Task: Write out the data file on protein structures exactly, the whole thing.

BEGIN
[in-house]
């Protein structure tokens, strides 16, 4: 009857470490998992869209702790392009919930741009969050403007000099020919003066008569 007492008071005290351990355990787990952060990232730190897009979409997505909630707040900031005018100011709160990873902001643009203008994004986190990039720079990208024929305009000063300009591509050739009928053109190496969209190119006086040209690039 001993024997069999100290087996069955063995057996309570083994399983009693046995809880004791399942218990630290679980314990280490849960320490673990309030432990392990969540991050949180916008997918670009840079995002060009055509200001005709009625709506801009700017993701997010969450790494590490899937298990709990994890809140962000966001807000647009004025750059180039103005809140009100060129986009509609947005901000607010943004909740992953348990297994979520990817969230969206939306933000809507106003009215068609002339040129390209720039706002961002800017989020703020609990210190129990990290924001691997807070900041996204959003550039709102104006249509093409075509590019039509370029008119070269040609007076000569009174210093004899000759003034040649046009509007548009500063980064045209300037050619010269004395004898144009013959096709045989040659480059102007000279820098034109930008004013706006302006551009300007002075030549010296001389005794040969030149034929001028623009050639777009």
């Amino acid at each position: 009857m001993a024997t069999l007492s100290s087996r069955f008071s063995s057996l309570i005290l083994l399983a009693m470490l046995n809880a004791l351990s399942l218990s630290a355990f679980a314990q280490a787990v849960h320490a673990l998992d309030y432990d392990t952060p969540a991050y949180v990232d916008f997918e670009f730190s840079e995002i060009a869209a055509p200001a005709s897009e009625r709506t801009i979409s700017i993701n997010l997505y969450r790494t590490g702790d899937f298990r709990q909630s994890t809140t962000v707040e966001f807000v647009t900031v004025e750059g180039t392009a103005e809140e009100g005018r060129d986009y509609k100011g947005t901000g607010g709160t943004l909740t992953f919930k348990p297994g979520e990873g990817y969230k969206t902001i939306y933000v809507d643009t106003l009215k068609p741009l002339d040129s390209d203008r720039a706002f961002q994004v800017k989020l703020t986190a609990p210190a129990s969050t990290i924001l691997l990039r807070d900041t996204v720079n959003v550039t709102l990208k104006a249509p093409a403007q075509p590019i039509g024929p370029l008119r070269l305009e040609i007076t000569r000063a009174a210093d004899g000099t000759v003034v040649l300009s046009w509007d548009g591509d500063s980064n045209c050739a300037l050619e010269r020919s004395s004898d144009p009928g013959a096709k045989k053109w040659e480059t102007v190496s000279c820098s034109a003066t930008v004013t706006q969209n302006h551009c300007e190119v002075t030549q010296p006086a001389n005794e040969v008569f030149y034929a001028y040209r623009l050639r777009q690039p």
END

[in-house]
């Protein structure tokens, strides 16, 4: 009857470490998992869209702790392009919930741009969050403007000099020919003066008569 007492008071005290351990355990787990952060990232730190897009979409997505909630707040900031005018100011709160990873902001643009203008994004986190990039720079990208024929305009000063300009591509050739009928053109190496969209190119006086040209690039 001993024997069999100290087996069955063995057996309570083994399983009693046995809880004791399942218990630290679980314990280490849960320490673990309030432990392990969540991050949180916008997918670009840079995002060009055509200001005709009625709506801009700017993701997010969450790494590490899937298990709990994890809140962000966001807000647009004025750059180039103005809140009100060129986009509609947005901000607010943004909740992953348990297994979520990817969230969206939306933000809507106003009215068609002339040129390209720039706002961002800017989020703020609990210190129990990290924001691997807070900041996204959003550039709102104006249509093409075509590019039509370029008119070269040609007076000569009174210093004899000759003034040649046009509007548009500063980064045209300037050619010269004395004898144009013959096709045989040659480059102007000279820098034109930008004013706006302006551009300007002075030549010296001389005794040969030149034929001028623009050639777009």
């Amino acid at each position: 009857m001993a024997t069999l007492s100290s087996r069955f008071s063995s057996l309570i005290l083994l399983a009693m470490l046995n809880a004791l351990s399942l218990s630290a355990f679980a314990q280490a787990v849960h320490a673990l998992d309030y432990d392990t952060p969540a991050y949180v990232d916008f997918e670009f730190s840079e995002i060009a869209a055509p200001a005709s897009e009625r709506t801009i979409s700017i993701n997010l997505y969450r790494t590490g702790d899937f298990r709990q909630s994890t809140t962000v707040e966001f807000v647009t900031v004025e750059g180039t392009a103005e809140e009100g005018r060129d986009y509609k100011g947005t901000g607010g709160t943004l909740t992953f919930k348990p297994g979520e990873g990817y969230k969206t902001i939306y933000v809507d643009t106003l009215k068609p741009l002339d040129s390209d203008r720039a706002f961002q994004v800017k989020l703020t986190a609990p210190a129990s969050t990290i924001l691997l990039r807070d900041t996204v720079n959003v550039t709102l990208k104006a249509p093409a403007q075509p590019i039509g024929p370029l008119r070269l305009e040609i007076t000569r000063a009174a210093d004899g000099t000759v003034v040649l300009s046009w509007d548009g591509d500063s980064n045209c050739a300037l050619e010269r020919s004395s004898d144009p009928g013959a096709k045989k053109w040659e480059t102007v190496s000279c820098s034109a003066t930008v004013t706006q969209n302006h551009c300007e190119v002075t030549q010296p006086a001389n005794e040969v008569f030149y034929a001028y040209r623009l050639r777009q690039p």